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Tusk to propose scrapping refugee quotas scheme, EU may accept

European Council president Donald Tusk is to tell the EU summit on Thursday that the mandatory quotas for refugees relocation have been ‘divisive and ineffective’ and they should be abolished. The plan comes just days after the EU took three member states, the Czech Republic, Hungary and Poland to court for “non-compliance with the refugee quotas regulations.”

But despite the Commission’s decision to go ahead with legal proceedings, the EU could ultimately scrap the scheme that compels member states to accept quotas of refugees

The president of the European council, Donald Tusk, will tell EU leaders at a summit on Thursday that mandatory quotas have been divisive and ineffective, in a clear sign that he is ready to abandon the policy that has created bitter splits across the continent.

Tusk will set a six-month deadline for EU leaders to reach unanimous agreement on reforms to the European asylum system, but will propose alternatives if there is no consensus.

“If there is no solution … including on the issue of mandatory quotas, the president of the European council will present a way forward,” states a draft letter from Tusk to national capitals, seen by the Guardian.

Last week, the European Commission has referred the Czech Republic, Hungary, and Poland to the European Court of Justice (ECJ) over the states’ “non-compliance with their legal obligations” to accept migrant quotas and resettle refugees.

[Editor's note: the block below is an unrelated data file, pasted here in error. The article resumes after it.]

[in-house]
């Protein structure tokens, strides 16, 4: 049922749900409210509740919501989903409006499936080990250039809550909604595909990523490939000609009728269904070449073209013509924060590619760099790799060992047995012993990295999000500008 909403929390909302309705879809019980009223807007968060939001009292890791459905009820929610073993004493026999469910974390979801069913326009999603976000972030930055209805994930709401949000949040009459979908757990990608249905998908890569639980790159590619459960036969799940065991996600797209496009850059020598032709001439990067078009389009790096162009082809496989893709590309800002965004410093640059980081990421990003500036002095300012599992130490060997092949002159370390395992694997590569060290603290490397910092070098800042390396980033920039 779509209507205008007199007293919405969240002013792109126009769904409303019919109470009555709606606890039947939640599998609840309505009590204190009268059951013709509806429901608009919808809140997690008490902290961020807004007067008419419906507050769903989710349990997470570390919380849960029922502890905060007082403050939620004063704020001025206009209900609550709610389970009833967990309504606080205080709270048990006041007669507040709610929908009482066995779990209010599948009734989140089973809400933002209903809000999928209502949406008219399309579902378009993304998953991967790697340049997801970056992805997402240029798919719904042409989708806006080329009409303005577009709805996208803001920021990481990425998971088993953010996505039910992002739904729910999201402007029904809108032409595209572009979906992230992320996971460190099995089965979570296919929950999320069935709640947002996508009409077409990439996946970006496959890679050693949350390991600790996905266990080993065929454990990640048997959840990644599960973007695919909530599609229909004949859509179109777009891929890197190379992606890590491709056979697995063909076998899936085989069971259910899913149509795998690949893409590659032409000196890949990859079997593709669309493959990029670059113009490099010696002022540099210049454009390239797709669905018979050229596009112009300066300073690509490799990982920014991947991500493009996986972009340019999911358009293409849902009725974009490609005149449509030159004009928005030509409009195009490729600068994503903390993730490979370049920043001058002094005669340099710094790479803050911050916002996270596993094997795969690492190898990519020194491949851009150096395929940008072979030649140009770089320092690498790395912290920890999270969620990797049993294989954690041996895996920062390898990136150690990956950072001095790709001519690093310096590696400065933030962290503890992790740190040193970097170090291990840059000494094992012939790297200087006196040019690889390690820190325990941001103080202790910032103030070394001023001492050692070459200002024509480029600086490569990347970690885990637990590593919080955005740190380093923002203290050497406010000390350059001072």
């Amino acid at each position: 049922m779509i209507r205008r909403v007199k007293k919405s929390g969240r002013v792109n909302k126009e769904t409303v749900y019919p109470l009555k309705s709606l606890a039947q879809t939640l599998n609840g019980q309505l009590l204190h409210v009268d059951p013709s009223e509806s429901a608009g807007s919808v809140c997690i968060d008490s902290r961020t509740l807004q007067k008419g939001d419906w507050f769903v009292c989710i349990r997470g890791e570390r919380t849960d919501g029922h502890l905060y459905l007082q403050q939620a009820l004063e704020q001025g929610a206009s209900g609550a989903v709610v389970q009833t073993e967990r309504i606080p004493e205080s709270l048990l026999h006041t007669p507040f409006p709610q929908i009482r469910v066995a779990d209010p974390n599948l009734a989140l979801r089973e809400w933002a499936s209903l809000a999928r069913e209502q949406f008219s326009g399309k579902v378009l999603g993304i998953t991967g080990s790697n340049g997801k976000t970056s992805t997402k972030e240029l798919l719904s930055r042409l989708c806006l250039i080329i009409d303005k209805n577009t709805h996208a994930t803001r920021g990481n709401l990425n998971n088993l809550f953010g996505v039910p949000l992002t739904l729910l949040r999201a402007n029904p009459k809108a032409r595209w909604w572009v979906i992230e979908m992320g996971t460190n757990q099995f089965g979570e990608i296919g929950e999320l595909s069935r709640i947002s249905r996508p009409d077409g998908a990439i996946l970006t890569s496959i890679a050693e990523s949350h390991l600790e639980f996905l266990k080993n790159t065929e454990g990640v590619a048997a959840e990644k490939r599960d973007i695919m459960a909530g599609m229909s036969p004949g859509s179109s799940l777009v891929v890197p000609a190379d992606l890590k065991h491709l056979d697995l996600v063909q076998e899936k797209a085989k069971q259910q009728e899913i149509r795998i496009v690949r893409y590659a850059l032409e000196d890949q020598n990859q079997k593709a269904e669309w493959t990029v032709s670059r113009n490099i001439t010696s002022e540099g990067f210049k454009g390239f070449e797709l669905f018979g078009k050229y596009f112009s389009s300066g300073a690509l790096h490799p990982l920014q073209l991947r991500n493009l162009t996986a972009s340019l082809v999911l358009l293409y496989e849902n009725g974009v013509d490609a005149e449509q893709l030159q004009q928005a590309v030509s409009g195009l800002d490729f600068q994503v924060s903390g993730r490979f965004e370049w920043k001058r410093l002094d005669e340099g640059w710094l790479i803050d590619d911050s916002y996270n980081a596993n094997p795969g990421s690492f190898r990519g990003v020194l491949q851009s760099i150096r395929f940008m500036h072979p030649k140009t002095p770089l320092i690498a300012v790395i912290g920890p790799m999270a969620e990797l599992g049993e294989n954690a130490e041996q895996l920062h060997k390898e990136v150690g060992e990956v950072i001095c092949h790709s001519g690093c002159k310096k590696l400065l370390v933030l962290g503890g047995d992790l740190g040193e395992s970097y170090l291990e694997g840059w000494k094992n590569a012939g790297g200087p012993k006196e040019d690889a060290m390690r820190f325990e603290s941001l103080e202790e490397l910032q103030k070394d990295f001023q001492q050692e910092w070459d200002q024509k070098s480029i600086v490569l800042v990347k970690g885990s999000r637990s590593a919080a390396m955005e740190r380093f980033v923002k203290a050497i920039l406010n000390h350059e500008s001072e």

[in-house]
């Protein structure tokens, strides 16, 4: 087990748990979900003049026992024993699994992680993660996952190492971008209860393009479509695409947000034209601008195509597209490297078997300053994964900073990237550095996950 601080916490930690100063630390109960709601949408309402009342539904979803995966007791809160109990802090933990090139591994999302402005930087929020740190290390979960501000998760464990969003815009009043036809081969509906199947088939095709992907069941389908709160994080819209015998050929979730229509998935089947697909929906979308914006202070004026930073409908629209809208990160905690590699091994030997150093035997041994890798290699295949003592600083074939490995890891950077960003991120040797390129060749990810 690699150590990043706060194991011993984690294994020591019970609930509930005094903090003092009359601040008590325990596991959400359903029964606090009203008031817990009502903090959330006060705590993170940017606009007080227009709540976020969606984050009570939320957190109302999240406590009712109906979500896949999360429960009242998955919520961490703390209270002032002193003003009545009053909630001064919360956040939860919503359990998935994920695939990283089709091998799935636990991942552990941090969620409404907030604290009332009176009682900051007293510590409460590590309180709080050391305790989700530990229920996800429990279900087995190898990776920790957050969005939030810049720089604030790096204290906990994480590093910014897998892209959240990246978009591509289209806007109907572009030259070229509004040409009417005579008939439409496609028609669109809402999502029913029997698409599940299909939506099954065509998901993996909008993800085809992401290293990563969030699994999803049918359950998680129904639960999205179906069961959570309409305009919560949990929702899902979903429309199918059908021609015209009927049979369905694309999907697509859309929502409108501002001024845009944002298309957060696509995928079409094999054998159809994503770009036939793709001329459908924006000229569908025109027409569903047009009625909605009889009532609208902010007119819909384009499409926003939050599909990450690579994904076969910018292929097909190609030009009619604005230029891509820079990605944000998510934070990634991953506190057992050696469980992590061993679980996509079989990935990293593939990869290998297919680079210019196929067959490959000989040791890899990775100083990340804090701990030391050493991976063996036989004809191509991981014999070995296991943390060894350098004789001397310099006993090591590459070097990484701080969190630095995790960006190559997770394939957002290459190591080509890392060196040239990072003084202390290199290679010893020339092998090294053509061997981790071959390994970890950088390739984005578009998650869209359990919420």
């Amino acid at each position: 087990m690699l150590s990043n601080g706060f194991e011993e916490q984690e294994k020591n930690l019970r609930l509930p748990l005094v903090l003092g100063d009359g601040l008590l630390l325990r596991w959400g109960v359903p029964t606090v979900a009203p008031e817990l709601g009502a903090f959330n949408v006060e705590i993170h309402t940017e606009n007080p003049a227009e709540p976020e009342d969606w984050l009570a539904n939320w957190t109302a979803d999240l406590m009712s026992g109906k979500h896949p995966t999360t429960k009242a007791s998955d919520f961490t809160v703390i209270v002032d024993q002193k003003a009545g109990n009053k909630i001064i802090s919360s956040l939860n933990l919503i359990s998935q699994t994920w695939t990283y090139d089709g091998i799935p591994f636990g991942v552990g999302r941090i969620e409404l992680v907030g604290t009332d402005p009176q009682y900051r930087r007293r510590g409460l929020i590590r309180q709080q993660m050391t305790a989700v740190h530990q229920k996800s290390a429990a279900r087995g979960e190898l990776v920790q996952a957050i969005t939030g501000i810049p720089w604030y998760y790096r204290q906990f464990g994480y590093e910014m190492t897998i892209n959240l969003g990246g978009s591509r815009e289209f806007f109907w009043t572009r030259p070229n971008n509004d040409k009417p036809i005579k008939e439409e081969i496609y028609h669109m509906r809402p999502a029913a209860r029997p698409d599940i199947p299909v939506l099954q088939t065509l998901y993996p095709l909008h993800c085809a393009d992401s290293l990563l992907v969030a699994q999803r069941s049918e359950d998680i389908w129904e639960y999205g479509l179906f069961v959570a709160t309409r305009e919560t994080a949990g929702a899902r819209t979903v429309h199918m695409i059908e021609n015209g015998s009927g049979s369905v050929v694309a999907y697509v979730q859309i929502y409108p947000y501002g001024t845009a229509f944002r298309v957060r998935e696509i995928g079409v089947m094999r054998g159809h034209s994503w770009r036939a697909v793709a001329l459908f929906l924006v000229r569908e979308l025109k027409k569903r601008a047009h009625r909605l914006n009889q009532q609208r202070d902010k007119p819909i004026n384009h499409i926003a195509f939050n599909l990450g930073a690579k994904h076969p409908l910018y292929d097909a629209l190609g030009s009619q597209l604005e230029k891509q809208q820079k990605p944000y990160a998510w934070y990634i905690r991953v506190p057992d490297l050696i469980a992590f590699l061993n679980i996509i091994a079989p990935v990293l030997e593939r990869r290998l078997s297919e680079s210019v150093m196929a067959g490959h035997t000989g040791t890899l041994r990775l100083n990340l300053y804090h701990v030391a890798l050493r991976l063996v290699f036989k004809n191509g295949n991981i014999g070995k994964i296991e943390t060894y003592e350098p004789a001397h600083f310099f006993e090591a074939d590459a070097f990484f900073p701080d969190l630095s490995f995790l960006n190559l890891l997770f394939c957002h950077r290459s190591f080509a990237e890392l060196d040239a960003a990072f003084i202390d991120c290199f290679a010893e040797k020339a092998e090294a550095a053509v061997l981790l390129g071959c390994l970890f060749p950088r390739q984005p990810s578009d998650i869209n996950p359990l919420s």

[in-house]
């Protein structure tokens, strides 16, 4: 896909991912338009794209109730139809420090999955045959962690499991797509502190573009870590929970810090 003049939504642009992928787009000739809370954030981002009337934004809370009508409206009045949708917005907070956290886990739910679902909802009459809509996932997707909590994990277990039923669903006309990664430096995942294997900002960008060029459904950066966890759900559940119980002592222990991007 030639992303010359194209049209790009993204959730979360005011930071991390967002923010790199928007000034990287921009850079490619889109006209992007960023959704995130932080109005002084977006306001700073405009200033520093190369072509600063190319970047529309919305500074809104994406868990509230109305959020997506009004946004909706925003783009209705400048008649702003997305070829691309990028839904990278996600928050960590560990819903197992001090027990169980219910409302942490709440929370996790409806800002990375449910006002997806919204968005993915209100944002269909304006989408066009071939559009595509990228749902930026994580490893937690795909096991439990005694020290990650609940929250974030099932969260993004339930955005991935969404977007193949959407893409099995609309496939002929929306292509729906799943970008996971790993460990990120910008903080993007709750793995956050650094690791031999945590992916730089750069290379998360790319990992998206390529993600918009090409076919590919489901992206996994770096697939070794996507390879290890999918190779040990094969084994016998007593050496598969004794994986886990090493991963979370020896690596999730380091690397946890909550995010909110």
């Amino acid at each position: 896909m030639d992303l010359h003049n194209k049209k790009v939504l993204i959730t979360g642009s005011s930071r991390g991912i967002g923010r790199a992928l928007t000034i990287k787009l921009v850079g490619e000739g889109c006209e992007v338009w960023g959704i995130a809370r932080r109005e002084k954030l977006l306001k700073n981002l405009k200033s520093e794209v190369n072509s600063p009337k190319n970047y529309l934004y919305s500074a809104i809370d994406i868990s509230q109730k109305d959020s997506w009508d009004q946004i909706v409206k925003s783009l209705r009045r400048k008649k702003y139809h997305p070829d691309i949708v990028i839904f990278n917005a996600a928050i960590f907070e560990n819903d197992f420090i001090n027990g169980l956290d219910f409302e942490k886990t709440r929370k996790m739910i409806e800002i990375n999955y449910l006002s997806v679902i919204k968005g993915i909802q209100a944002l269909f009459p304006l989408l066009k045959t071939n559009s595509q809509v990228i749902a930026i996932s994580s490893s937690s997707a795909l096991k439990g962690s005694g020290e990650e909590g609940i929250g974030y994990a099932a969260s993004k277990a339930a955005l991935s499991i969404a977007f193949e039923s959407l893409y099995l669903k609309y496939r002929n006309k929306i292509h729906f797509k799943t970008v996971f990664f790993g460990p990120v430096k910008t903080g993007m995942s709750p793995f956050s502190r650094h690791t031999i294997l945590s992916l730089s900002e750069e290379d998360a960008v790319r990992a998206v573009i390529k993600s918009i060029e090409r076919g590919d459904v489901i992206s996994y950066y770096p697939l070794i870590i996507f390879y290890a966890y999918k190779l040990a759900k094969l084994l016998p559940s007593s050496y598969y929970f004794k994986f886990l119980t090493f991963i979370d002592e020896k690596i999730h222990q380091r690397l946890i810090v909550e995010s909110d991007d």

The referral is the latest development in one of the thorniest issues for the European Union in recent years. Many leaders in the eastern part of the bloc have been against the policy from day one.

In October, Donald Tusk, a former Polish prime minister, told the Polish Press Agency that the quota policy had no future and that “this completely unnecessary conflict between member states must end.”

PS A clear example that the right hand (EU) has no idea what the left hand (EC) is up to.

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10 comments

  1. Martin Baldwin-Edwards

    The East European far right (neofascist) governments have managed to hijack the EU, and oppose the rule of law. It was a serious mistake to allow them in, in the first place. This was partly empire-building from France, and neoliberal market greed from Germany and the UK.

    Your comment, KTG, about right and left hands is wrong. Tusk represents the national governments of the EU: the European Council and the Council of Ministers are nothing to do with the Commission or the Parliament. This is where the problem lies — with racist and out-of-control thugs like the ugly pig who is PM in Hungary.He is an inspiration for all the neo-Nazis across the EU, including Golden Toilet.

  2. I have to disagree with Martin Baldwin-Edwards here. Either the EU has a policy on refugees or it doesn’t. Simply passing the buck back and forth between the EC, the Council of Ministers, the Commission or Parliament is simply a way to “drown the fish” (to quote a French saying). One cannot argue that the EU has one policy on refugees, but that it cannot be implemented because other administrative bodies of the EU are opposed to it. What the EU has done with and to refugees (and not just the East European government) is disgraceful and shows a total contempt for the moral foundations of law they claim to be abiding by.